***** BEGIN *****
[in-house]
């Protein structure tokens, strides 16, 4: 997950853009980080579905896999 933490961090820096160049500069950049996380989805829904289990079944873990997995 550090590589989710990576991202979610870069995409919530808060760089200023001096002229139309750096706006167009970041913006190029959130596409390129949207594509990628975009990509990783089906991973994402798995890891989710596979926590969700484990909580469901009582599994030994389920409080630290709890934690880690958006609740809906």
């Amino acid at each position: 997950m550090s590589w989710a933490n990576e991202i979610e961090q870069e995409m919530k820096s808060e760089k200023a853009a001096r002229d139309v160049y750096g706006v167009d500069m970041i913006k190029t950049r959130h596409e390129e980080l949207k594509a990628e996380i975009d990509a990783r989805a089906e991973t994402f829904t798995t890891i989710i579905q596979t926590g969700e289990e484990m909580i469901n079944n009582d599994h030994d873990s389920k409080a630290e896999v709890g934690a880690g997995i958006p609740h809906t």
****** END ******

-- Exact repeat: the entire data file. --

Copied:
[in-house]
């Protein structure tokens, strides 16, 4: 997950853009980080579905896999 933490961090820096160049500069950049996380989805829904289990079944873990997995 550090590589989710990576991202979610870069995409919530808060760089200023001096002229139309750096706006167009970041913006190029959130596409390129949207594509990628975009990509990783089906991973994402798995890891989710596979926590969700484990909580469901009582599994030994389920409080630290709890934690880690958006609740809906």
């Amino acid at each position: 997950m550090s590589w989710a933490n990576e991202i979610e961090q870069e995409m919530k820096s808060e760089k200023a853009a001096r002229d139309v160049y750096g706006v167009d500069m970041i913006k190029t950049r959130h596409e390129e980080l949207k594509a990628e996380i975009d990509a990783r989805a089906e991973t994402f829904t798995t890891i989710i579905q596979t926590g969700e289990e484990m909580i469901n079944n009582d599994h030994d873990s389920k409080a630290e896999v709890g934690a880690g997995i958006p609740h809906t």